Journal ArticleDOI
TL;DR: Guidelines and recommendations developed and/or endorsed by the American College of Rheumatology are intended to provide guidance for particular patterns of practice and not to dictate the care of a particular patient.
Abstract: Guidelines and recommendations developed and/or endorsed by the American College of Rheumatology (ACR) are intended to provide guidance for particular patterns of practice and not to dictate the care of a particular patient. The ACR considers adherence to these guidelines and recommendations to be voluntary, with the ultimate determination regarding their application to be made by the physician in light of each patient’s individual circumstances. Guidelines and recommendations are intended to promote beneficial or desirable outcomes but cannot guarantee any specific outcome. Guidelines and recommendations developed or endorsed by the ACR are subject to periodic revision as warranted by the evolution of medical knowledge, technology, and practice.

1,447 citations

Journal ArticleDOI
TL;DR: In the United States, colorectal cancer is the third most common cancer diagnosed among men and women and the second leading cause of death from cancer CRC largely can be prevented by the detection and removal of adenomatous polyps, and survival is significantly better when CRC is diagnosed while still localized.
Abstract: In the United States, colorectal cancer (CRC) is the third most common cancer diagnosed among men and women and the second leading cause of death from cancer CRC largely can be prevented by the detection and removal of adenomatous polyps, and survival is significantly better when CRC is diagnosed while still localized In 2006 to 2007, the American Cancer Society, the US Multi Society Task Force on Colorectal Cancer, and the American College of Radiology came together to develop consensus guidelines for the detection of adenomatous polyps and CRC in asymptomatic average-risk adults In this update of each organization's guidelines, screening tests are grouped into those that primarily detect cancer early and those that can detect cancer early and also can detect adenomatous polyps, thus providing a greater potential for prevention through polypectomy When possible, clinicians should make patients aware of the full range of screening options, but at a minimum they should be prepared to offer patients a choice between a screening test that is effective at both early cancer detection and cancer prevention through the detection and removal of polyps and a screening test that primarily is effective at early cancer detection It is the strong opinion of these 3 organizations that colon cancer prevention should be the primary goal of screening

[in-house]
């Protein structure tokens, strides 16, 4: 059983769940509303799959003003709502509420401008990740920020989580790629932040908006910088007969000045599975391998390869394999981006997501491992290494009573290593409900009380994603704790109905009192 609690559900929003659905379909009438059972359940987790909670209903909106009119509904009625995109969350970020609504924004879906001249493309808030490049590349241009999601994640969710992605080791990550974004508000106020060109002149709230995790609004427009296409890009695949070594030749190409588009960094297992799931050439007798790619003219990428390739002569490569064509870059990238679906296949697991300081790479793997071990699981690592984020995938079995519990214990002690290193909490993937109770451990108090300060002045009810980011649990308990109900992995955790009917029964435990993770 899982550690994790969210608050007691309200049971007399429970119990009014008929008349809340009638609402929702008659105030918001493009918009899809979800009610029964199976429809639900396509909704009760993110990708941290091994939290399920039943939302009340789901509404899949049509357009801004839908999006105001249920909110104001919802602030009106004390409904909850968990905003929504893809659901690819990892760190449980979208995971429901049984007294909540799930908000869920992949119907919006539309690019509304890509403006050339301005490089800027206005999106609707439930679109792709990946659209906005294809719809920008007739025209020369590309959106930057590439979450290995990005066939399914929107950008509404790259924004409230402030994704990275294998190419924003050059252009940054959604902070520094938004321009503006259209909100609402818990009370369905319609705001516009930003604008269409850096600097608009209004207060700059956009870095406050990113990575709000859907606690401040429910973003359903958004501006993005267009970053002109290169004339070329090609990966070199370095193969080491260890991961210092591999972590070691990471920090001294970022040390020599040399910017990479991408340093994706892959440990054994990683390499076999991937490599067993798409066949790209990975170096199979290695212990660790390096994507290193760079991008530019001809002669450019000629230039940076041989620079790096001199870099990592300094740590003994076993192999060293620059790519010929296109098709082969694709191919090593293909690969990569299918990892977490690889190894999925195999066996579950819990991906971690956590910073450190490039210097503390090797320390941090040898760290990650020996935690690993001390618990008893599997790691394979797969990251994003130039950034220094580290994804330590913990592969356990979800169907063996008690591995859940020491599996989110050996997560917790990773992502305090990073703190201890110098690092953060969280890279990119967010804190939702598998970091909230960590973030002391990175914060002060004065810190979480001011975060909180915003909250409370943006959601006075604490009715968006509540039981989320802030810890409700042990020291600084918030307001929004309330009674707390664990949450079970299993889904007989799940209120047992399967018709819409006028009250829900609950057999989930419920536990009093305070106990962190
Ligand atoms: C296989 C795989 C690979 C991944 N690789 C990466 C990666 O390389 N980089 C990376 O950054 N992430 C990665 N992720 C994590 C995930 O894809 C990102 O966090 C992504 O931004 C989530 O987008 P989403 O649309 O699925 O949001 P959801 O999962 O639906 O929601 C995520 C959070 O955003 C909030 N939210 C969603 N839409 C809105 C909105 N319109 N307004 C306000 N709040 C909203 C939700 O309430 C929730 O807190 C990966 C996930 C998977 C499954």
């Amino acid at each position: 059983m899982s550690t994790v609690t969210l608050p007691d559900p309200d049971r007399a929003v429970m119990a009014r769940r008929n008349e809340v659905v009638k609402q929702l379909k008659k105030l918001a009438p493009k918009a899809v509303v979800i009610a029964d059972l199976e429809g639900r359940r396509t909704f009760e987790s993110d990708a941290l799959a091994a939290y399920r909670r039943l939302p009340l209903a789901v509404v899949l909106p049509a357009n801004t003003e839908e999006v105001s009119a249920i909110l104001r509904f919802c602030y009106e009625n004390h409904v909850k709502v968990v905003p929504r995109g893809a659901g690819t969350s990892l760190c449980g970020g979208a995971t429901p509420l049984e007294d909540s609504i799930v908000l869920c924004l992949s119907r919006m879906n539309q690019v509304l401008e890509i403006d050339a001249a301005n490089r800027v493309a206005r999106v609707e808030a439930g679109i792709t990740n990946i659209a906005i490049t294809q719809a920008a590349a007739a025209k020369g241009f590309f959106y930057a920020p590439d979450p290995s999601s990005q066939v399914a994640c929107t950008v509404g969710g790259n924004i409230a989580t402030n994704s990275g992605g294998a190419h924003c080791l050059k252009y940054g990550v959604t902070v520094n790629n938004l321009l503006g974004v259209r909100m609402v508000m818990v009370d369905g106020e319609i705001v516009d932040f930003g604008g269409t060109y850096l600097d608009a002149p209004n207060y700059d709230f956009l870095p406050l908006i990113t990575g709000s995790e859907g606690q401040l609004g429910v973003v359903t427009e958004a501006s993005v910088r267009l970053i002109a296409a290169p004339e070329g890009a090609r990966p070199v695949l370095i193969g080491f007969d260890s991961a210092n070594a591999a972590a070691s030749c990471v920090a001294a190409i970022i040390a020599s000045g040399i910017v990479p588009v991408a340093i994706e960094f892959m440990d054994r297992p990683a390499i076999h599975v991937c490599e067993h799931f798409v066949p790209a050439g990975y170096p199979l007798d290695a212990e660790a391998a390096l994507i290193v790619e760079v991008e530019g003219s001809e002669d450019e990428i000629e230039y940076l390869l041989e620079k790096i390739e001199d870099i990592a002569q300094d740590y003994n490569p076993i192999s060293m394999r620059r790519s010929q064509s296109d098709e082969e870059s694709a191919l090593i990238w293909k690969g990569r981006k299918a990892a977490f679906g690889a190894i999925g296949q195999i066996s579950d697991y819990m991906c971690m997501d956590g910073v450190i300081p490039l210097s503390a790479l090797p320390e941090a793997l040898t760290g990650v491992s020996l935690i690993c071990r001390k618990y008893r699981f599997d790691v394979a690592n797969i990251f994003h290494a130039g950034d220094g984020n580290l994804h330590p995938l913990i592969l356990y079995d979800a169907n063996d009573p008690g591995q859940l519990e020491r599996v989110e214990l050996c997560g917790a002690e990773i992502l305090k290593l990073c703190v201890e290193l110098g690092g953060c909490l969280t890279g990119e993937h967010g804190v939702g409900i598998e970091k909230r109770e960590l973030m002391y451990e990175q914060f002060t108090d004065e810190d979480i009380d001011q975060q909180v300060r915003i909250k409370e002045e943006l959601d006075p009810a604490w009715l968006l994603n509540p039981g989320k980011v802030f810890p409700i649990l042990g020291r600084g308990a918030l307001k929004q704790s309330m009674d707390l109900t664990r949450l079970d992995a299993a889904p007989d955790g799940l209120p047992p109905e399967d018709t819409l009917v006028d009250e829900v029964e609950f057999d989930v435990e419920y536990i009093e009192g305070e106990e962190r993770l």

1,334 citations


Authors

Showing all 4588 results

NameH-indexPapersCitations
Darell D. Bigner13081990558
Dan L. Longo12569756085
William B. Dobyns10543038956
Eamonn Martin Quigley10368539585
Howard E. Gendelman10156739460
Alexander V. Kabanov9944734519
Douglas T. Fearon9427835140
Dapeng Yu9474533613
John E. Wagner9448835586
Zbigniew K. Wszolek9357639943
Surinder K. Batra8756430653
Frank L. Graham8525539619
Jing Zhou8453337101
Manish Sharma82140733361
Peter F. Wright7725221498
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Performance
Metrics
No. of papers from the Institution in previous years
YearPapers
202323
2022108
2021585
2020537
2019492
2018421